Each day, after our usual morning rituals of Yoga, Breakfast, and 4 hours of hard labor, we had the opportunity to spend time with the villagers. One day after working on the school site we went to visit some of the classrooms at the current school (which was not in the best of shape). It was wonderful to see the kids in the classroom and we had the opportunity to ask them questions and have them ask us questions. One of the girls demonstrated a common game they play (similar to hacky sack but with a ball made up of wound up plastic) and then invited Roxy to try as well. They all got a good laugh from that. 😉
They’re so unbelievably cute and sweet in their uniforms and big smiling, joyous faces, and they seem so eager to learn. It definitely reminded us why we were there!
After our time in the classrooms and a delicious lunch (and don’t forget, lots of Chai!), we were given the opportunity to learn how to make pottery from some of the village women. The clay was a mixture of different types of mud mixed together along with some finely cut straw thrown in. They showed us how to make the stoves they use to cook over an open fire and bowls. They definitely made it seem easier that it was, but it was a great way to further interact with the villagers and learn more about their daily life.
After that, we were separated in to two groups (men in one and woman in the other), so we could have a “gender talk” with some of the men and woman of the village, in which they could ask us questions and we could ask them questions. This ended up being one of our favorite activities while in the village. We started out by asking them questions about different aspects of their daily lives, what they enjoyed about their village and what things they would like to see change.
In the female group, we learned that the average age for a woman to get marriage was around 20-22, which is actually older than what most of us expected. And that they no longer did arranged marriages, and that most would “marry for love” but the families had to consent. They also said that their favorite thing was the community and support they had in the village. However, they felt they lacked the opportunity and freedom to learn skills and crafts that would allow them start their own business and make money, hence giving them more freedom.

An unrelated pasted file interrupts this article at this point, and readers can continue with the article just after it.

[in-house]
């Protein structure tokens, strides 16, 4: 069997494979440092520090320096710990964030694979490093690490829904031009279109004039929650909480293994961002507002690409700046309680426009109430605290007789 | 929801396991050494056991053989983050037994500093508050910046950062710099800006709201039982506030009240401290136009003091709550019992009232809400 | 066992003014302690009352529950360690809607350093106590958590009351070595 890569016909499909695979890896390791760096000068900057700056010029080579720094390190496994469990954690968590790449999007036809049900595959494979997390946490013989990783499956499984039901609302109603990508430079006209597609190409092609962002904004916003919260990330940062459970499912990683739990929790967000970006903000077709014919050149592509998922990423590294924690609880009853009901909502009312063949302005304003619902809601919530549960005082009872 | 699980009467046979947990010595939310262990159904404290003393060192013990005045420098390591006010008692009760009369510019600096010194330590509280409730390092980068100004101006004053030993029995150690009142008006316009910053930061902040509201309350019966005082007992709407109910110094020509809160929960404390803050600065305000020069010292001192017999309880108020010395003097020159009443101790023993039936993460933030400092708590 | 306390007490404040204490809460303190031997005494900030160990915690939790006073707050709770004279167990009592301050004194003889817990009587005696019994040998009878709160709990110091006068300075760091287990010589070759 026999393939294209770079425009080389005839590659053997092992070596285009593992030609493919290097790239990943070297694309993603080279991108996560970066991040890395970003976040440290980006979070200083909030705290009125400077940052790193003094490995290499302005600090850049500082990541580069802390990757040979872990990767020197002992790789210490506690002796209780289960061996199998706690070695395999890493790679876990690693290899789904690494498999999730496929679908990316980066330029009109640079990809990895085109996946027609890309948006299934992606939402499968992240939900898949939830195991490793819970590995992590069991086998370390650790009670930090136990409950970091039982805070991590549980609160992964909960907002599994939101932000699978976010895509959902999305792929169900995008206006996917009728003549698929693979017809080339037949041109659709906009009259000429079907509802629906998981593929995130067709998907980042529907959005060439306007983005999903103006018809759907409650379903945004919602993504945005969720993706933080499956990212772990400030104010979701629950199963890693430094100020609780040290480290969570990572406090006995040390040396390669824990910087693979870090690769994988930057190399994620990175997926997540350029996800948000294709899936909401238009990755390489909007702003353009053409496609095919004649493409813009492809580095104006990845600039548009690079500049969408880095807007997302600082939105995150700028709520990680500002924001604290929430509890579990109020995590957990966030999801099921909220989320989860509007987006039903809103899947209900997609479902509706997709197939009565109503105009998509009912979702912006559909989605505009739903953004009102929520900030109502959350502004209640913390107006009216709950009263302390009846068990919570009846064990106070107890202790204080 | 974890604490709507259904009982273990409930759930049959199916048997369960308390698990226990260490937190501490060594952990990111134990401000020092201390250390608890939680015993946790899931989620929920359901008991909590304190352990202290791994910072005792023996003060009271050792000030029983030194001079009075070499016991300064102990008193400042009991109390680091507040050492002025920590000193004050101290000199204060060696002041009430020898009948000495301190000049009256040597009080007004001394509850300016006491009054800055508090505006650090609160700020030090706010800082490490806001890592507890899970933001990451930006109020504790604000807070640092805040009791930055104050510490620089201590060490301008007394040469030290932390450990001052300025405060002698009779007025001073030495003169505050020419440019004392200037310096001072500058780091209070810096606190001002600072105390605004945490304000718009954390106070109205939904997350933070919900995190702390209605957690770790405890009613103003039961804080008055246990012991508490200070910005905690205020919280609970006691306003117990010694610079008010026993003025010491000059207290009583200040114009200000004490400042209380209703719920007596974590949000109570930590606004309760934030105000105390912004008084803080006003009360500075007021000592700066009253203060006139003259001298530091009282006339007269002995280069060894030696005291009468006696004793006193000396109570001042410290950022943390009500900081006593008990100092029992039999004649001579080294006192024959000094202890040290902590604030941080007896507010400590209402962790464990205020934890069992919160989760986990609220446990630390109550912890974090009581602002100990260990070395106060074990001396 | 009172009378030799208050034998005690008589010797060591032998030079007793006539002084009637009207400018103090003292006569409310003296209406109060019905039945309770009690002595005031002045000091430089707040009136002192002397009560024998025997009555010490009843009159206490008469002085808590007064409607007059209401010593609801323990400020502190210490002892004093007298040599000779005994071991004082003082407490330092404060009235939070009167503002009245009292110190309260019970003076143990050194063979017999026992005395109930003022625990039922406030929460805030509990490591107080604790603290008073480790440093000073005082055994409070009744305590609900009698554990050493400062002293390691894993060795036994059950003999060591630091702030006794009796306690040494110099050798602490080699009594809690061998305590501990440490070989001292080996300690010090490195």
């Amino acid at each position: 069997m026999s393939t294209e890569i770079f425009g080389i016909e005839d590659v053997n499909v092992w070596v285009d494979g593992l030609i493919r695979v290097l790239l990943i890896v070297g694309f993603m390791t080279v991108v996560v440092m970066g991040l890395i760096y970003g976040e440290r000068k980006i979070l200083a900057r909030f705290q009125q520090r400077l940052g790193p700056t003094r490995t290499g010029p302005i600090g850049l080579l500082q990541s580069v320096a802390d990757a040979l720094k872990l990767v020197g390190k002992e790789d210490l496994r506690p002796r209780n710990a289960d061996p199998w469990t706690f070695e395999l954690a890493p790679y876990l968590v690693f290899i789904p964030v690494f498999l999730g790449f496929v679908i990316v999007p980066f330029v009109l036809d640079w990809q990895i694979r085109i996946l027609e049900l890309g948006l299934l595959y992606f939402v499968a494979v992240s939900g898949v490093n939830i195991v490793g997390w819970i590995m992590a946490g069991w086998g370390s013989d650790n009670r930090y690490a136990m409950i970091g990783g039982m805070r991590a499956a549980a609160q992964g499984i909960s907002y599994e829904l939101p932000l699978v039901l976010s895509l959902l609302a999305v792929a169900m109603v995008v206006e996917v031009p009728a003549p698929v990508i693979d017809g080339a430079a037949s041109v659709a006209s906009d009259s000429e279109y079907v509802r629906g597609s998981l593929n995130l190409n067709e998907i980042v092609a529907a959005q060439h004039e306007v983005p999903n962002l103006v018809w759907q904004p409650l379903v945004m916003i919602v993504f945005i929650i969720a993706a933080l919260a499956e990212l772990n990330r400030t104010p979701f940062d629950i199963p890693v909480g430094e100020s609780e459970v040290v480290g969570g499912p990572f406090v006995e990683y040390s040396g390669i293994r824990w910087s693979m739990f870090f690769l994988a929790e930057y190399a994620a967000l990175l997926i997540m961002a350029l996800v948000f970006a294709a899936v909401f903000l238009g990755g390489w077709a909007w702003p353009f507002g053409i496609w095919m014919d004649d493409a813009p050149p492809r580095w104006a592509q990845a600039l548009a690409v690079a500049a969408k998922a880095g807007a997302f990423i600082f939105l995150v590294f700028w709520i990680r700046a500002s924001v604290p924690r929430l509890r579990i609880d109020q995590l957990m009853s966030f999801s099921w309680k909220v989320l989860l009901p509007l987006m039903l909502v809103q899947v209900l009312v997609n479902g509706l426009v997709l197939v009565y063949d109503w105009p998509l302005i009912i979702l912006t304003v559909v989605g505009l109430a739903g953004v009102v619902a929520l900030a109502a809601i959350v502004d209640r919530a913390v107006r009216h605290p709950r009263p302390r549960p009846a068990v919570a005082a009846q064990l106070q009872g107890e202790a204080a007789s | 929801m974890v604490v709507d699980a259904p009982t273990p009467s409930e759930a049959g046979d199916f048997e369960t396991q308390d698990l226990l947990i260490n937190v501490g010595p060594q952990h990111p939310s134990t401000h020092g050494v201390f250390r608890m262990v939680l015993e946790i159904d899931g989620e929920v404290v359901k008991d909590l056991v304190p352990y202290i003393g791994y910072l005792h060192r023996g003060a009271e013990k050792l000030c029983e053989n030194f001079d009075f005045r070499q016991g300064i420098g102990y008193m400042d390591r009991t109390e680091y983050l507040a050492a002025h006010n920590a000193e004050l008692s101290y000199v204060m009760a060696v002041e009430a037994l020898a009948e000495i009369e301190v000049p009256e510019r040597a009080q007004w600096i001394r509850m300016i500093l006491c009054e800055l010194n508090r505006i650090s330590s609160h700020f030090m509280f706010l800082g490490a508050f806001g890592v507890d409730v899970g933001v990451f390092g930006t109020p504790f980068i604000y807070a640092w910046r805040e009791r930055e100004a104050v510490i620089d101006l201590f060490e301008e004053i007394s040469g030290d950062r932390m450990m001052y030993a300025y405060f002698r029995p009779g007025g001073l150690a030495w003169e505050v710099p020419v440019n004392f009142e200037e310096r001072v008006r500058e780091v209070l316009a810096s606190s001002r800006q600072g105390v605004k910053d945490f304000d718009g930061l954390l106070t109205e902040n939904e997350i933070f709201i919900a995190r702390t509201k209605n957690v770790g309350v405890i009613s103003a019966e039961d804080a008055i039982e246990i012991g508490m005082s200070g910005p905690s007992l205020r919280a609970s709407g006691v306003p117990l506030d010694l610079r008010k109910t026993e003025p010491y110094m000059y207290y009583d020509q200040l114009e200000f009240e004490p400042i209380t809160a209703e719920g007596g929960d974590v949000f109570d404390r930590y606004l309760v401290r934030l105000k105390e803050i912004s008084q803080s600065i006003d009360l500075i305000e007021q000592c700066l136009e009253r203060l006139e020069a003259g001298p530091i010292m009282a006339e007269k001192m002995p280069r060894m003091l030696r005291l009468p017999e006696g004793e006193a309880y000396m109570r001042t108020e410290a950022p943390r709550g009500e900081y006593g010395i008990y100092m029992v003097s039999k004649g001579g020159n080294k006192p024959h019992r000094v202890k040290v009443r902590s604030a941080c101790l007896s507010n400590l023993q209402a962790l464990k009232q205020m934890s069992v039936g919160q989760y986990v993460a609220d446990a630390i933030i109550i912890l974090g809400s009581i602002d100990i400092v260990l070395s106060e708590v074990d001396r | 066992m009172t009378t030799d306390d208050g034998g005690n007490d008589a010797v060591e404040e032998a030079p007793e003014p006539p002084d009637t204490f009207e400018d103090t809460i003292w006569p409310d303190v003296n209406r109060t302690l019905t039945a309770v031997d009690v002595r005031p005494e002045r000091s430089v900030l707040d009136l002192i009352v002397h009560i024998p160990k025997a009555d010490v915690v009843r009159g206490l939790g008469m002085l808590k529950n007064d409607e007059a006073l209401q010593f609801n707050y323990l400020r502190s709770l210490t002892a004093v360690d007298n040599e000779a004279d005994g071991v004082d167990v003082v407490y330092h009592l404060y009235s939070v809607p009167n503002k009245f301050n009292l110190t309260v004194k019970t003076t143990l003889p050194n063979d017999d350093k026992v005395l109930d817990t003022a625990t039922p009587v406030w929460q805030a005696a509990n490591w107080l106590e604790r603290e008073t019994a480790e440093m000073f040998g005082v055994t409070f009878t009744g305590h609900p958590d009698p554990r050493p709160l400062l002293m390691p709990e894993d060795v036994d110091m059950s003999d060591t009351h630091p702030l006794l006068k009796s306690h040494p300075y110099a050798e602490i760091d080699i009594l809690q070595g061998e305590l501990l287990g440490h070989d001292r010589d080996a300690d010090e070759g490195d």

They also asked the women in our group about our lives in the US. It was interesting because many of their questions (where do we find our community, do we do farming, at what age do we get married) really didn’t have a set answer. We shared the answers for our lives in the Bay Area, but also explained that the US is a very large country and that life is very different depending on where you live.
In the men’s discussion, we talked with the elder men about changes in village life and what fears they might have regarding losing their traditional culture. We also learned that their biggest concerns for the village were having clean water and some sort of medical assistance within the village (as there is no doctor or hospital for a very long distance from the village). Many questions about American life were also asked from the men’s side, such as:
“Do Americans grow their own fruits and vegetables?”
“Do you have farm animals inside of your house?”
“When do people generally get married?”
We tried to answer their questions as well as we could, but also had to explain that the US has about 12 times more people and that you can probably fit 100 Nepals within the US, and that the culture of the people of the US varies DRAMATICALLY depending on where you are.
After we were done with the discussions, we headed back to our family homes for dinner, fireside conversation and game playing.
On our last night Roxy and Ella got to have their arms used as a canvas for the teenage cousin who lives next door to do some Henna drawing on. We soon realized that the same was happening with all of the women in our group and that this was to help prepare us for a celebration the next day in honor of our last day in the village!